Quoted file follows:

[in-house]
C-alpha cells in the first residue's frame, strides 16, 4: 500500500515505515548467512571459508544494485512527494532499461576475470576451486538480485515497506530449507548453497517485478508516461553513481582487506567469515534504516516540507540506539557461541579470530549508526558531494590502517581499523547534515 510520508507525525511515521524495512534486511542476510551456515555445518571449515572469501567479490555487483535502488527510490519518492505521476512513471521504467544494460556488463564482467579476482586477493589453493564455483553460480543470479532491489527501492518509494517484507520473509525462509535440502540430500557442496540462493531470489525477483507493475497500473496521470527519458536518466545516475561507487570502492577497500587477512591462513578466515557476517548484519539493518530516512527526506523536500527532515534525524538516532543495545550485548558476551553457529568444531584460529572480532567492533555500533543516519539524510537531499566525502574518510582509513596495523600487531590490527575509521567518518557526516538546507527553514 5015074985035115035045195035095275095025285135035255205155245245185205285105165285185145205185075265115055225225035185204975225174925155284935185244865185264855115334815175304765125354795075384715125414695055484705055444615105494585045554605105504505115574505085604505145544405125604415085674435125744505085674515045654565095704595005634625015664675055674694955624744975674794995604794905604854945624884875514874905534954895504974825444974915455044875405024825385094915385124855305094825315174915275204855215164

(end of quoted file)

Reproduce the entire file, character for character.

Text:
[in-house]
C-alpha cells in the first residue's frame, strides 16, 4: 500500500515505515548467512571459508544494485512527494532499461576475470576451486538480485515497506530449507548453497517485478508516461553513481582487506567469515534504516516540507540506539557461541579470530549508526558531494590502517581499523547534515 510520508507525525511515521524495512534486511542476510551456515555445518571449515572469501567479490555487483535502488527510490519518492505521476512513471521504467544494460556488463564482467579476482586477493589453493564455483553460480543470479532491489527501492518509494517484507520473509525462509535440502540430500557442496540462493531470489525477483507493475497500473496521470527519458536518466545516475561507487570502492577497500587477512591462513578466515557476517548484519539493518530516512527526506523536500527532515534525524538516532543495545550485548558476551553457529568444531584460529572480532567492533555500533543516519539524510537531499566525502574518510582509513596495523600487531590490527575509521567518518557526516538546507527553514 5015074985035115035045195035095275095025285135035255205155245245185205285105165285185145205185075265115055225225035185204975225174925155284935185244865185264855115334815175304765125354795075384715125414695055484705055444615105494585045554605105504505115574505085604505145544405125604415085674435125744505085674515045654565095704595005634625015664675055674694955624744975674794995604794905604854945624884875514874905534954895504974825444974915455044875405024825385094915385124855305094825315174915275204855215164